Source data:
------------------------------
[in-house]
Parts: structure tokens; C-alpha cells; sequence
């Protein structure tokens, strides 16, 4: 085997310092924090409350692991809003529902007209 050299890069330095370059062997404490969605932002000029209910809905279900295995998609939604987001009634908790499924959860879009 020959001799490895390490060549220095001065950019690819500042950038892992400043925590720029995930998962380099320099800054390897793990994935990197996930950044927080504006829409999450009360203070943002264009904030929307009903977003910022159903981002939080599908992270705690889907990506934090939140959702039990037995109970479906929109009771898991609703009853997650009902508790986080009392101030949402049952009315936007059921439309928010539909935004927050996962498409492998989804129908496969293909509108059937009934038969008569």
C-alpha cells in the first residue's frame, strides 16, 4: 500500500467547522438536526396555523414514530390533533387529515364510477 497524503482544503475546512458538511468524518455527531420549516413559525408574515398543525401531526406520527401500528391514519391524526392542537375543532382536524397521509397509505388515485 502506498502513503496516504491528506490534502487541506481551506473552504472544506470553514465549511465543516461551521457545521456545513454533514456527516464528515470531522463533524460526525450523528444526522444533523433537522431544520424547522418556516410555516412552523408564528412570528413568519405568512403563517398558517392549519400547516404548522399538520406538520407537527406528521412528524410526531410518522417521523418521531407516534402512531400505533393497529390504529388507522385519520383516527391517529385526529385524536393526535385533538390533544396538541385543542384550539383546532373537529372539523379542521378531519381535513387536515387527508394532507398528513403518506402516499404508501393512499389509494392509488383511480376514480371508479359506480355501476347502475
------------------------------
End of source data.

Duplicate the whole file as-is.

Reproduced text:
[in-house]
Parts: structure tokens; C-alpha cells; sequence
């Protein structure tokens, strides 16, 4: 085997310092924090409350692991809003529902007209 050299890069330095370059062997404490969605932002000029209910809905279900295995998609939604987001009634908790499924959860879009 020959001799490895390490060549220095001065950019690819500042950038892992400043925590720029995930998962380099320099800054390897793990994935990197996930950044927080504006829409999450009360203070943002264009904030929307009903977003910022159903981002939080599908992270705690889907990506934090939140959702039990037995109970479906929109009771898991609703009853997650009902508790986080009392101030949402049952009315936007059921439309928010539909935004927050996962498409492998989804129908496969293909509108059937009934038969008569």
C-alpha cells in the first residue's frame, strides 16, 4: 500500500467547522438536526396555523414514530390533533387529515364510477 497524503482544503475546512458538511468524518455527531420549516413559525408574515398543525401531526406520527401500528391514519391524526392542537375543532382536524397521509397509505388515485 502506498502513503496516504491528506490534502487541506481551506473552504472544506470553514465549511465543516461551521457545521456545513454533514456527516464528515470531522463533524460526525450523528444526522444533523433537522431544520424547522418556516410555516412552523408564528412570528413568519405568512403563517398558517392549519400547516404548522399538520406538520407537527406528521412528524410526531410518522417521523418521531407516534402512531400505533393497529390504529388507522385519520383516527391517529385526529385524536393526535385533538390533544396538541385543542384550539383546532373537529372539523379542521378531519381535513387536515387527508394532507398528513403518506402516499404508501393512499389509494392509488383511480376514480371508479359506480355501476347502475